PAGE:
A Texas high schooler is fighting to reverse an expulsion decision for refusing to stand for the Pledge of Allegiance, an act of defiance she argues is guaranteed by the U.S. Constitution.
“I don’t think that the flag is what it says it’s for, for liberty and justice and all that,” Windfern High School senior India Landry said last year after she was sent home. “It’s not obviously what’s going on in America today.”
Kizzy Landry, the now 18-year-old student’s mother, contends school officials initially would not provide details about why the girl was expelled last year, though a principal later said “she can’t come to my school if she won’t stand for the pledge,” USA Today reports.
India told KHOU she sat through the pledge on previous occasions without issue, despite state law that requires a parent’s signature to do so. The situation prompted the Landrys to file a federal lawsuit against the Cy-Fair Independent School District, and Texas Attorney General Ken Paxton intervened in the lawsuit late last month to defend the expulsion.
“Schoolchildren cannot unilaterally refuse to participate in the pledge,” Paxton said in a statement, which also noted Texas is one of 26 states that require a parent’s signature. “Requiring the pledge to be recited at the start of every school day has the laudable result of fostering respect for our flag and a patriotic love of our country.”
Laundry’s attorney, Randall Kallinen, shrugged off Paxton’s involvement as a political ploy, and noted the punishment came one week after President Trump criticized NFL players kneeling during the national anthem.
“We are confident that, based upon the law, that Ms. Landry will prevail and she will once again be able to sit for the pledge of allegiance,” he told KHOU.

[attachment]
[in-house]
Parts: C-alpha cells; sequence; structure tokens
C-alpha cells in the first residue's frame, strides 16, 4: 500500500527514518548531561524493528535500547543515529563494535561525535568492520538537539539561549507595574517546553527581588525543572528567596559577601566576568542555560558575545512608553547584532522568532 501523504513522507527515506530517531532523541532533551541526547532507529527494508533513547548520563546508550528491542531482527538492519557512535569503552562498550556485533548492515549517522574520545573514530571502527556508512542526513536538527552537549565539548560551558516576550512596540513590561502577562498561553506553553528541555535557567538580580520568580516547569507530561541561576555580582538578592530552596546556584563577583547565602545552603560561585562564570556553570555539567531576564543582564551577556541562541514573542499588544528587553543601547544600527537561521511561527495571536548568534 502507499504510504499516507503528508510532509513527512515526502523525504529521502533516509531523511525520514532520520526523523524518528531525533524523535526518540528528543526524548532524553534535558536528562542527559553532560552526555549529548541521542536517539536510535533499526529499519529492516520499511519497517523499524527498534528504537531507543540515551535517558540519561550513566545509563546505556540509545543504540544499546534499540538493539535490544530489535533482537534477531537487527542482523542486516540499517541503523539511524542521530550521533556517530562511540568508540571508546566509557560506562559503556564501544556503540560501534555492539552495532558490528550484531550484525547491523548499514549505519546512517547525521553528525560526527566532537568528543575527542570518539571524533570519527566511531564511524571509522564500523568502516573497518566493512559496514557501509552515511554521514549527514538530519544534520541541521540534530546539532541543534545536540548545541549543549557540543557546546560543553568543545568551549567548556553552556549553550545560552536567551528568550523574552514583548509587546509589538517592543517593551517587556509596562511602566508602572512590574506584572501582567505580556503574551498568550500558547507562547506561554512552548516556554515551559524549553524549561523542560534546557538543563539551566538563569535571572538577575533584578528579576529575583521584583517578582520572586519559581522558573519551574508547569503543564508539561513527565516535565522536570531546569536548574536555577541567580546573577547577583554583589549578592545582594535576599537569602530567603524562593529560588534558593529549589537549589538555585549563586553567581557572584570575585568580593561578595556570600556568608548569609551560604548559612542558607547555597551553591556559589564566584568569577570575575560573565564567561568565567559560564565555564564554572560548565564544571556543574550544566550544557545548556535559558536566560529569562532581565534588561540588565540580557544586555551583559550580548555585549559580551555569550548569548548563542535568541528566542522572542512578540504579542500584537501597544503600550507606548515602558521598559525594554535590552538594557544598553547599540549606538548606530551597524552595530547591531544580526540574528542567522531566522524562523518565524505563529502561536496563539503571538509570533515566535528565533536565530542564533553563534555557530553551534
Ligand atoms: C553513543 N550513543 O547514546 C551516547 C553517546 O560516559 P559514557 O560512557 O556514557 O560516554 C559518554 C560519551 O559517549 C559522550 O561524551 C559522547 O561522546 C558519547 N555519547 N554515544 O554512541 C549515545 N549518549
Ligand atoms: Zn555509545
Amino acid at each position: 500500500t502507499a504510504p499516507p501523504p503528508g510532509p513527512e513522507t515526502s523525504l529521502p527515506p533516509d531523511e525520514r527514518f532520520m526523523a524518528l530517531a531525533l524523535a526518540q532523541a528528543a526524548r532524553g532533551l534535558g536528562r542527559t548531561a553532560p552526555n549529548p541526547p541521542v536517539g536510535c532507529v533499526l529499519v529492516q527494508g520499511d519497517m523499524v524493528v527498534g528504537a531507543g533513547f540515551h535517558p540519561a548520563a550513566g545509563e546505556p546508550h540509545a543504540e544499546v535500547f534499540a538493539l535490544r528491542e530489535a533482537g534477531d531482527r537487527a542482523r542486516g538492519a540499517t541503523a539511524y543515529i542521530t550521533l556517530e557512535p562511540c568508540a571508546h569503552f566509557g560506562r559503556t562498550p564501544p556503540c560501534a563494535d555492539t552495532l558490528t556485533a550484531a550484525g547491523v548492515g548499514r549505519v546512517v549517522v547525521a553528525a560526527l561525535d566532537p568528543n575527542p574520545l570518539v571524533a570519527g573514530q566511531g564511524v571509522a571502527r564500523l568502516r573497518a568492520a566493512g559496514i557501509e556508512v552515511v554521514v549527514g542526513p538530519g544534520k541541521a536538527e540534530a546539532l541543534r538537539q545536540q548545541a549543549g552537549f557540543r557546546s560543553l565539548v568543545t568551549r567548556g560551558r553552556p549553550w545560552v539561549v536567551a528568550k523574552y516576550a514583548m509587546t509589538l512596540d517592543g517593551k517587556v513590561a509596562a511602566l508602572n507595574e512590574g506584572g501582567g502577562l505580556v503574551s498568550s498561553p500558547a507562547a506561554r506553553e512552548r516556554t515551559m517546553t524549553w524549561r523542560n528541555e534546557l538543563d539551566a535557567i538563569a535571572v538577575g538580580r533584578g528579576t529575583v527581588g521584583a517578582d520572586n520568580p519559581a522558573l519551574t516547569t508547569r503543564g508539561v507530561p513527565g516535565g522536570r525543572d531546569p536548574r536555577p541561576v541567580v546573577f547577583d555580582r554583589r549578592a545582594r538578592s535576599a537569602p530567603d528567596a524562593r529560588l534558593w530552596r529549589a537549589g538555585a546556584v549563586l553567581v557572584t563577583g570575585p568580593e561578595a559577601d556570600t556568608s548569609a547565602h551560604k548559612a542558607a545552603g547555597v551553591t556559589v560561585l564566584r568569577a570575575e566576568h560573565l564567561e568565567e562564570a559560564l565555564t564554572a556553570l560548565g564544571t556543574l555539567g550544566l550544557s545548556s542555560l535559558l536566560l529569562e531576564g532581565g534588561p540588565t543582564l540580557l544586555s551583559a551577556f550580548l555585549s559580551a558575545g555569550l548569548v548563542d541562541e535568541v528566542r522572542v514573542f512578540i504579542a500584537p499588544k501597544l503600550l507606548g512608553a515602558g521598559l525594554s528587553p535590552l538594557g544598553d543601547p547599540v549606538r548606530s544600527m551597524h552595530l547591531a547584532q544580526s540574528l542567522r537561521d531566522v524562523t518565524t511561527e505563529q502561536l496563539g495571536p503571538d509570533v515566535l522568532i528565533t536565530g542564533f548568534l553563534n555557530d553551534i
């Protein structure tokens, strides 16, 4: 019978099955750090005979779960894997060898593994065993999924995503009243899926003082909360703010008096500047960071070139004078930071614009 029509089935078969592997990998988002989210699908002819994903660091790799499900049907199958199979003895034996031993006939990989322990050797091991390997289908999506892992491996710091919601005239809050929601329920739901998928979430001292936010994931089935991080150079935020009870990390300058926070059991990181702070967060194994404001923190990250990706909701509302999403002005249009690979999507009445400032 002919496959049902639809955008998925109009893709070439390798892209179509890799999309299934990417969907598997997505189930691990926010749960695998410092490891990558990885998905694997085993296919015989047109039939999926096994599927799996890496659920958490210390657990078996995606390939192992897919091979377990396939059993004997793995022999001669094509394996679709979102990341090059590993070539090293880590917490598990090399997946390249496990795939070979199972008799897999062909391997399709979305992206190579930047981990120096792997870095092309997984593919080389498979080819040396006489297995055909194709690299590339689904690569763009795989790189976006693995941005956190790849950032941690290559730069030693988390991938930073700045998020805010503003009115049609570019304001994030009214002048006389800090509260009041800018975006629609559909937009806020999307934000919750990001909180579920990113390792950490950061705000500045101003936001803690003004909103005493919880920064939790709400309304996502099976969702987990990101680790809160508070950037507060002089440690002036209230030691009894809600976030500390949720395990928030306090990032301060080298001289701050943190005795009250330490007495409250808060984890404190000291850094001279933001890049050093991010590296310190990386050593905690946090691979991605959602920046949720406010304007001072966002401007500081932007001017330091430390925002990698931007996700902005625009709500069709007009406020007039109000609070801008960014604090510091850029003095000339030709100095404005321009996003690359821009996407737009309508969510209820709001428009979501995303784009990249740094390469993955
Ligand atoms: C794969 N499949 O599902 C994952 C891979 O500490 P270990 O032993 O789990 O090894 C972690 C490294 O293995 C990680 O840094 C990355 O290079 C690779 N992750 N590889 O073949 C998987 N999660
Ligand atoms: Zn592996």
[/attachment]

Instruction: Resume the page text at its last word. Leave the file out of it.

An informal survey by KHOU found roughly 85 percent of viewers online agreed with the effort to require students to stand for the Pledge, while only 15 percent believe students have the right to choose.
That’s seemingly consistent with a 2016 survey by the Institute for Advanced Studies in Culture outlined in “The Vanishing Center of American Democracy.”
The study found:
“Eight of ten (81%) (of respondents) … agree that ‘America is an exceptional nation with a special responsibility to lead the world.’ Overwhelmingly (93%), they also describe themselves as patriotic.”
The American Civil Liberties Union offers resources for students and teachers that outline free speech rights in public schools, covering topics from silent protests, to walkouts, to political clothing in the classroom.
“If you’re a public school student, you don’t check your constitutional rights at the schoolhouse doors,” according to the ACLU website. “But whether schools can punish you for speaking out depends on when, where, and how you decide to express yourself.”